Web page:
Storytelling is an ancient and honorable act. An essential role to play in the community or tribe. – Russell Banks
It seems that I have some great “Ah ha” moments early in the day (Maybe I will write about why that is at a different time). This morning as I laid in bed at the border between being awake and sleeping, I was listening to a Podcast of a program called, Radio Lab. This program from WNYC, is one of freshest and most authentic programs around. If you haven’t listened to it I encourage you to give it a listen.
Back to the story. The particular broadcast was taken from an address that one of the co-hosts, Robert Krulwich made to the 2008 graduating class at Cal Tech. This podcast titled, Tell me a story, really got my interest.
Robert in his very funny and provocative comments challenges these new scientist to consider the importance of making science understandable to those who don’t really understand science. He first contrasts two approaches to talking about science. The first is Sir Issac Newton who wrote Principia Mathematica which is truly a dense piece of scientific writing. Newton apparently felt he didn’t want to waste time writing for anyone except serious scientist. This was contrasted to the approach of Galleo who wanted everyone to understand what he discovered. It was so understandable that it got Galleo in a bit of trouble.
Krulwich goes on to talk about the current trend in the public schools in Turkey where creationism has become the defacto standard to explain human existence and teaching about evolution can get a teacher, at a minimum ,fired. This trend was fostered by a very good storyteller who has convinced many that his creationism approach is the only viable explanation for how the human came into being.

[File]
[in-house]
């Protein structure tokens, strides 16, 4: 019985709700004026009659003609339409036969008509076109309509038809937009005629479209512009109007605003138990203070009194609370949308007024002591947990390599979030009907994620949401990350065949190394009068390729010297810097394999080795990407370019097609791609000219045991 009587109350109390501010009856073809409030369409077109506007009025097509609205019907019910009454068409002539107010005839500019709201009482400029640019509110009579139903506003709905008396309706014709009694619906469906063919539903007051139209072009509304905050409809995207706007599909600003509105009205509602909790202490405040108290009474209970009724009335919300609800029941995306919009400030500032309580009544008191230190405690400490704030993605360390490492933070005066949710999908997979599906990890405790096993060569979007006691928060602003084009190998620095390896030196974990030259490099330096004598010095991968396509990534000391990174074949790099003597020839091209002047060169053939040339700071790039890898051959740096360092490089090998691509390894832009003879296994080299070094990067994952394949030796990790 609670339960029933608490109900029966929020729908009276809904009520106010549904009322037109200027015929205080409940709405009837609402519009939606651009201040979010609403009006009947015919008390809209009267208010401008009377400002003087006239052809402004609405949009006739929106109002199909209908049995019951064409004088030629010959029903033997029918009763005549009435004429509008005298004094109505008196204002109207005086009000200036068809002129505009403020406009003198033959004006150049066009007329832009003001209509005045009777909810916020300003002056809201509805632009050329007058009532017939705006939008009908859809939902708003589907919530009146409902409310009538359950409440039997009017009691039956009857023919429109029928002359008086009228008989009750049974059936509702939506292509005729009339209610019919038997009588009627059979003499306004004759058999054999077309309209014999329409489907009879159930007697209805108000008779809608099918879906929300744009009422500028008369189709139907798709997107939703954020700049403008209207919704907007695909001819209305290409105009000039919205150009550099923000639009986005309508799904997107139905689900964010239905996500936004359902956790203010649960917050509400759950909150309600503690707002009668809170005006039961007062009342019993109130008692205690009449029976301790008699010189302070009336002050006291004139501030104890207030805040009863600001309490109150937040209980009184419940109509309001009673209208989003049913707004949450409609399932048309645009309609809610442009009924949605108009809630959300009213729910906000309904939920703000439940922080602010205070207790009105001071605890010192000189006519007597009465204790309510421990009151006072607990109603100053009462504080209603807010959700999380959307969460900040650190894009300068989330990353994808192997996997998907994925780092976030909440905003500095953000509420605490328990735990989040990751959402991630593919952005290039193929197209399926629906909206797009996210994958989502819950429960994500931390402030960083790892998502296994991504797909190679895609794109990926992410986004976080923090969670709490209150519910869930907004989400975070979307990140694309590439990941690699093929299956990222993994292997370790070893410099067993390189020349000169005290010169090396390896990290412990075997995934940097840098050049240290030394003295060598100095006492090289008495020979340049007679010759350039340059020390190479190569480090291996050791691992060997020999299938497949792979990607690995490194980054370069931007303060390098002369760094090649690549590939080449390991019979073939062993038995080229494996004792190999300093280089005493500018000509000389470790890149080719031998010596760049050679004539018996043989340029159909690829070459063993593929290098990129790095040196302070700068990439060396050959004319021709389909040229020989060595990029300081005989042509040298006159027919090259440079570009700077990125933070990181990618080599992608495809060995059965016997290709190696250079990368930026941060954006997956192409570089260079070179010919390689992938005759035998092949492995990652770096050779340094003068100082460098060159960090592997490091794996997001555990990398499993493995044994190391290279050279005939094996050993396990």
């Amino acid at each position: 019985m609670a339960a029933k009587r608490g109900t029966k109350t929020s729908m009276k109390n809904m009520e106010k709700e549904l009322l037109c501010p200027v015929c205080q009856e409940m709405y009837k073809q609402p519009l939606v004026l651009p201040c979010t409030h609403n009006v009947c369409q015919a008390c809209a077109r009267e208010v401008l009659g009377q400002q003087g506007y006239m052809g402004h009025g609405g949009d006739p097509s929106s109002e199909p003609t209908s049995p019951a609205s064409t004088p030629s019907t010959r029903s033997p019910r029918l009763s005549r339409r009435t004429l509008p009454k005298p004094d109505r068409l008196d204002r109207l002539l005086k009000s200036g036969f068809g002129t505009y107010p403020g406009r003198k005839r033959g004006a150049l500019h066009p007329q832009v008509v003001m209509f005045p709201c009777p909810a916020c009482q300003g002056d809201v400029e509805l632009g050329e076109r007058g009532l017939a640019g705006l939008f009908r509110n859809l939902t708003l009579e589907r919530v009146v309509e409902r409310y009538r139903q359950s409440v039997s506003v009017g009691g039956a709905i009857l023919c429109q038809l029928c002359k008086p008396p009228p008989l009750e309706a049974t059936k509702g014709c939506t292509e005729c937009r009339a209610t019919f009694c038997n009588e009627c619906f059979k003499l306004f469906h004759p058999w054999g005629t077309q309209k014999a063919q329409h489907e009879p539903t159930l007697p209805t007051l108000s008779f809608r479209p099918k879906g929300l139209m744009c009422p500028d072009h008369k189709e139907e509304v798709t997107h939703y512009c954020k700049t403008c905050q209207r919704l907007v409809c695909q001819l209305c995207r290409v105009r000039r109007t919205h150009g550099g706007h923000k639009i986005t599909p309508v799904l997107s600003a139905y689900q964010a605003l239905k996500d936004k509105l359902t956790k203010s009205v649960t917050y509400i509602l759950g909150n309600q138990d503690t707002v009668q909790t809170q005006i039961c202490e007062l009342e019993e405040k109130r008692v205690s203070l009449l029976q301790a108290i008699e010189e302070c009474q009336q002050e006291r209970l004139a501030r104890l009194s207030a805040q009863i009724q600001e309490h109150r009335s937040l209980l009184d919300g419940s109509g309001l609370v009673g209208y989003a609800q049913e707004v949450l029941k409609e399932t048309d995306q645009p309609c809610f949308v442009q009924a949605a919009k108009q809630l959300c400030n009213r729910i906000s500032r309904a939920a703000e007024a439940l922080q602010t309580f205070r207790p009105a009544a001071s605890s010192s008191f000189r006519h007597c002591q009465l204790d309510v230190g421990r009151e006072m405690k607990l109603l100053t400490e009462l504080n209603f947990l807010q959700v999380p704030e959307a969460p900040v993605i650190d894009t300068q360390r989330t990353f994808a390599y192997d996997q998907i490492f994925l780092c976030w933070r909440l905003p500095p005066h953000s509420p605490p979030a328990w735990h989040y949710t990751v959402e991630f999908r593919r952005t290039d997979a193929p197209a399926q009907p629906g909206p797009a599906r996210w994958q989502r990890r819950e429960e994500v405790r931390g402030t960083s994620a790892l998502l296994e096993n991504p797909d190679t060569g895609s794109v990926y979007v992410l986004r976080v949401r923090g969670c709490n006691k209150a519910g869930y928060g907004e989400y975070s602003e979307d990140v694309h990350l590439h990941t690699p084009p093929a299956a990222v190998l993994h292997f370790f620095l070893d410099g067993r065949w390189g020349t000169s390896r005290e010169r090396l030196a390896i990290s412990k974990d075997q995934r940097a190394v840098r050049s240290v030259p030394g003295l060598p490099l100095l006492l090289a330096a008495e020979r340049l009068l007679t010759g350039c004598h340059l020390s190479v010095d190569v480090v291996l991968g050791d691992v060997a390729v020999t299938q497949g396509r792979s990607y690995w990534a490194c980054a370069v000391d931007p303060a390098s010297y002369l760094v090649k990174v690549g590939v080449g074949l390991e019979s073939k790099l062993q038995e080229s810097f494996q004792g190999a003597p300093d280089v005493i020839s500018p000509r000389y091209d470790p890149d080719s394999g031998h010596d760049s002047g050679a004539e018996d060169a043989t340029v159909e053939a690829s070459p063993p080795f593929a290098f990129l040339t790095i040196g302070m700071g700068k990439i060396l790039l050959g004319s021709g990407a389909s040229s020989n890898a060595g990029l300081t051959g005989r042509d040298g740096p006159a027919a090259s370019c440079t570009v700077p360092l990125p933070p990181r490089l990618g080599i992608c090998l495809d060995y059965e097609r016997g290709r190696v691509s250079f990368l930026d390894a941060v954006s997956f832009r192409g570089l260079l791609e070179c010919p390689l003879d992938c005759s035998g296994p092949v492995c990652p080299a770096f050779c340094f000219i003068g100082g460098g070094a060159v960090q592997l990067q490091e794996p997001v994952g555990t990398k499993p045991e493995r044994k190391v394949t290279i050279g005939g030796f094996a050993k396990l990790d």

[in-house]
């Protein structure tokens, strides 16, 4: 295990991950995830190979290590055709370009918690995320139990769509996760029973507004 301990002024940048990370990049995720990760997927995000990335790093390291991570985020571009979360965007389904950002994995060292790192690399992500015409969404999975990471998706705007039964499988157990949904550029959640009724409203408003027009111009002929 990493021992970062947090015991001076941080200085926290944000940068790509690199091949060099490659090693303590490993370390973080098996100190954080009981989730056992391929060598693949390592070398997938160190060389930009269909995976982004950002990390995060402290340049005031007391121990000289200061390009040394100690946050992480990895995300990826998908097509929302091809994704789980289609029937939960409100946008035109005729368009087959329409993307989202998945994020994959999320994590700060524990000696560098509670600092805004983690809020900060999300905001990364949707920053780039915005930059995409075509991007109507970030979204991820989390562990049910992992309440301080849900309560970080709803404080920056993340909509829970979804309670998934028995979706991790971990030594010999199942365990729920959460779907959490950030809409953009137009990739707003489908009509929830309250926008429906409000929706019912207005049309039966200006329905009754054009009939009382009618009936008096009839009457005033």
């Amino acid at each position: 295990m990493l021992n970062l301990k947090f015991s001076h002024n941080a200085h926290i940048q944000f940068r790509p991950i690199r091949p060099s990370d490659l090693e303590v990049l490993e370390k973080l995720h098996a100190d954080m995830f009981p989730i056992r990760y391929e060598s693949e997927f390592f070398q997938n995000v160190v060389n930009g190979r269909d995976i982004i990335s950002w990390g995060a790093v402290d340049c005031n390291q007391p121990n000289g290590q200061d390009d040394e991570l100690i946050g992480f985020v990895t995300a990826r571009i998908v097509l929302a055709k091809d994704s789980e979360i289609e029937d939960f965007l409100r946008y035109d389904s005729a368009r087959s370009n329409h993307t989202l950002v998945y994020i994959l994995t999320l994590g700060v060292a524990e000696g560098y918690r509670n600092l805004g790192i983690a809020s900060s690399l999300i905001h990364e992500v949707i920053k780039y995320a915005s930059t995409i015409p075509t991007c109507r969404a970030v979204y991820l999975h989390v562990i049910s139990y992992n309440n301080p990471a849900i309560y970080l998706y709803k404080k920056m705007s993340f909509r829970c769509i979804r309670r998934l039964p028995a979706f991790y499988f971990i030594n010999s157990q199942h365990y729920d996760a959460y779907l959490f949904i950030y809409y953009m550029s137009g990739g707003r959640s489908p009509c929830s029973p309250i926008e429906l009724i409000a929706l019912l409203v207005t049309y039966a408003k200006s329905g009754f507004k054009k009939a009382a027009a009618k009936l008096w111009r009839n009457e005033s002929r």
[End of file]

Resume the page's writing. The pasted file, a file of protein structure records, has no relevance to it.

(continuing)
This got me to thinking that really great storytelling is so important to creating change. A story well told can bring people out of their seats and into action. This is true if you run a business or are a parent or care about a local community issue. You want people to feel the story you are telling.
A leading thinker in the human potential movement, Michael Murphy in his book “The Future of the Body: Explorations Into the Further Evolution Of Human Nature” makes an very interesting observation. He says that one of the fundamental defining characteristics of being a human is that we are story telling beings. He feels that it must be in our DNA. We are constantly trying to understand the world through stories.
If we can find a story that makes sense of something then we often grab hold of it, even if we haven’t fully considered whether we really believe the story. So it is so important to help people understand with our simple stories. We don’t need to tell the story to get all the details perfect. We are called to tell stories so that people can feel the “music” of what we are expressing. Over time we can fill in the details if needed.
The “Ah ha” for me was that I have often tried to get the details perfect in everything that I do. I will think, “Oh I can’t say that because it isn’t complete or it might be misinterpreted”. What I now feel is important is to just tell the story. Let the music be my guide and the lyrics will follow. If more explanation is required, OK. I will do that later.
What do you think?